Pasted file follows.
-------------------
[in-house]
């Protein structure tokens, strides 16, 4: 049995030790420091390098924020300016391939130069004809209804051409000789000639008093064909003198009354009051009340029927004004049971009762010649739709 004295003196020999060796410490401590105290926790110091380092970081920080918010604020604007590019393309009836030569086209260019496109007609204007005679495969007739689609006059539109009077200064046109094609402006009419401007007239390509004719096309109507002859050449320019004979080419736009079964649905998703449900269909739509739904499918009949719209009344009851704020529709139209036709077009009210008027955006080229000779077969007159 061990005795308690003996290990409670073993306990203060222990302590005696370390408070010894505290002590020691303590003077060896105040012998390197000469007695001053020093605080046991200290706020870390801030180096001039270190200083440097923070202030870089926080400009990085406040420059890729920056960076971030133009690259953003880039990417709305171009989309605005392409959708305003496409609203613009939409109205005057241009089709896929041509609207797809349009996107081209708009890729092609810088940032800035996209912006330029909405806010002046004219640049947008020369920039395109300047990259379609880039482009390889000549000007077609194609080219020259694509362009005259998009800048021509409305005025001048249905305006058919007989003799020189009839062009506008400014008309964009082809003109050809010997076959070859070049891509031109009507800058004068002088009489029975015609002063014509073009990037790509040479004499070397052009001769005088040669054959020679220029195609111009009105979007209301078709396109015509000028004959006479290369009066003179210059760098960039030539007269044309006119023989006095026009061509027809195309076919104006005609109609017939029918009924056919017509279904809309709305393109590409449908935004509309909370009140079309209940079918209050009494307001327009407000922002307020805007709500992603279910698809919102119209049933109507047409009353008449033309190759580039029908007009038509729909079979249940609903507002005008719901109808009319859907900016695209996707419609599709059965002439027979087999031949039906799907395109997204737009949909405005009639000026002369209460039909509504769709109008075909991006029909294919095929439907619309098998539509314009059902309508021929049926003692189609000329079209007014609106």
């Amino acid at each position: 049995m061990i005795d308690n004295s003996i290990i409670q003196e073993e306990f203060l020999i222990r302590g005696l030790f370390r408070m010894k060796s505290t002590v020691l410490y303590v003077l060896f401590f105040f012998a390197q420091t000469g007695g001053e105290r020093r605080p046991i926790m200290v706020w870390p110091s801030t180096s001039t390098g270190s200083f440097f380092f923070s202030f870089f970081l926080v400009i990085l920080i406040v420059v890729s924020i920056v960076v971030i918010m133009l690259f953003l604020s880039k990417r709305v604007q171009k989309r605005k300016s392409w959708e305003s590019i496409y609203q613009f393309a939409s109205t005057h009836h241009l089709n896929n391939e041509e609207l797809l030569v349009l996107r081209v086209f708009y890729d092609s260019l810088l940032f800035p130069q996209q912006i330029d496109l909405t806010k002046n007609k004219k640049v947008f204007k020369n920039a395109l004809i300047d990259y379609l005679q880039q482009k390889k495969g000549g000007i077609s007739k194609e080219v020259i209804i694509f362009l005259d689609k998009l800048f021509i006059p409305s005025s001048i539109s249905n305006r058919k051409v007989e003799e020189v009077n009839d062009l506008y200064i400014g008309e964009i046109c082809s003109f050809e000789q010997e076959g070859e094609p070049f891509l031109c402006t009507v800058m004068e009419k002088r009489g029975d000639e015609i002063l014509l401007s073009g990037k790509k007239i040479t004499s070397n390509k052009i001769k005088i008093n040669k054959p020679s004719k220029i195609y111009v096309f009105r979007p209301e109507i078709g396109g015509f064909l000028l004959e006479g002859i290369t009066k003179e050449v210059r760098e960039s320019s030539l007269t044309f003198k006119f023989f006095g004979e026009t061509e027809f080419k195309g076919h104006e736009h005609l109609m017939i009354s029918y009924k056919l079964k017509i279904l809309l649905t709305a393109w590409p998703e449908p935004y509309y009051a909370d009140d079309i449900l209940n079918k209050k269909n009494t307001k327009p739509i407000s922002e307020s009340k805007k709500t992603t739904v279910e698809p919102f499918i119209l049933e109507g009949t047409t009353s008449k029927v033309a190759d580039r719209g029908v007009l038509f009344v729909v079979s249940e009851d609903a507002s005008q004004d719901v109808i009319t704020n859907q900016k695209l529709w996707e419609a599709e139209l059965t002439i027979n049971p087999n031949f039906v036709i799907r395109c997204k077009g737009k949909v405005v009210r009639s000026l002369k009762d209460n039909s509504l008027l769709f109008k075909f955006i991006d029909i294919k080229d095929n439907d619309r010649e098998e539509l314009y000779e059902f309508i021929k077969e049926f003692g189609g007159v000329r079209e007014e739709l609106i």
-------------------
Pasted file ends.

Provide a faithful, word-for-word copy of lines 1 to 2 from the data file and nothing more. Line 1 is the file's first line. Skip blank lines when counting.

[in-house]
């Protein structure tokens, strides 16, 4: 049995030790420091390098924020300016391939130069004809209804051409000789000639008093064909003198009354009051009340029927004004049971009762010649739709 004295003196020999060796410490401590105290926790110091380092970081920080918010604020604007590019393309009836030569086209260019496109007609204007005679495969007739689609006059539109009077200064046109094609402006009419401007007239390509004719096309109507002859050449320019004979080419736009079964649905998703449900269909739509739904499918009949719209009344009851704020529709139209036709077009009210008027955006080229000779077969007159 061990005795308690003996290990409670073993306990203060222990302590005696370390408070010894505290002590020691303590003077060896105040012998390197000469007695001053020093605080046991200290706020870390801030180096001039270190200083440097923070202030870089926080400009990085406040420059890729920056960076971030133009690259953003880039990417709305171009989309605005392409959708305003496409609203613009939409109205005057241009089709896929041509609207797809349009996107081209708009890729092609810088940032800035996209912006330029909405806010002046004219640049947008020369920039395109300047990259379609880039482009390889000549000007077609194609080219020259694509362009005259998009800048021509409305005025001048249905305006058919007989003799020189009839062009506008400014008309964009082809003109050809010997076959070859070049891509031109009507800058004068002088009489029975015609002063014509073009990037790509040479004499070397052009001769005088040669054959020679220029195609111009009105979007209301078709396109015509000028004959006479290369009066003179210059760098960039030539007269044309006119023989006095026009061509027809195309076919104006005609109609017939029918009924056919017509279904809309709305393109590409449908935004509309909370009140079309209940079918209050009494307001327009407000922002307020805007709500992603279910698809919102119209049933109507047409009353008449033309190759580039029908007009038509729909079979249940609903507002005008719901109808009319859907900016695209996707419609599709059965002439027979087999031949039906799907395109997204737009949909405005009639000026002369209460039909509504769709109008075909991006029909294919095929439907619309098998539509314009059902309508021929049926003692189609000329079209007014609106």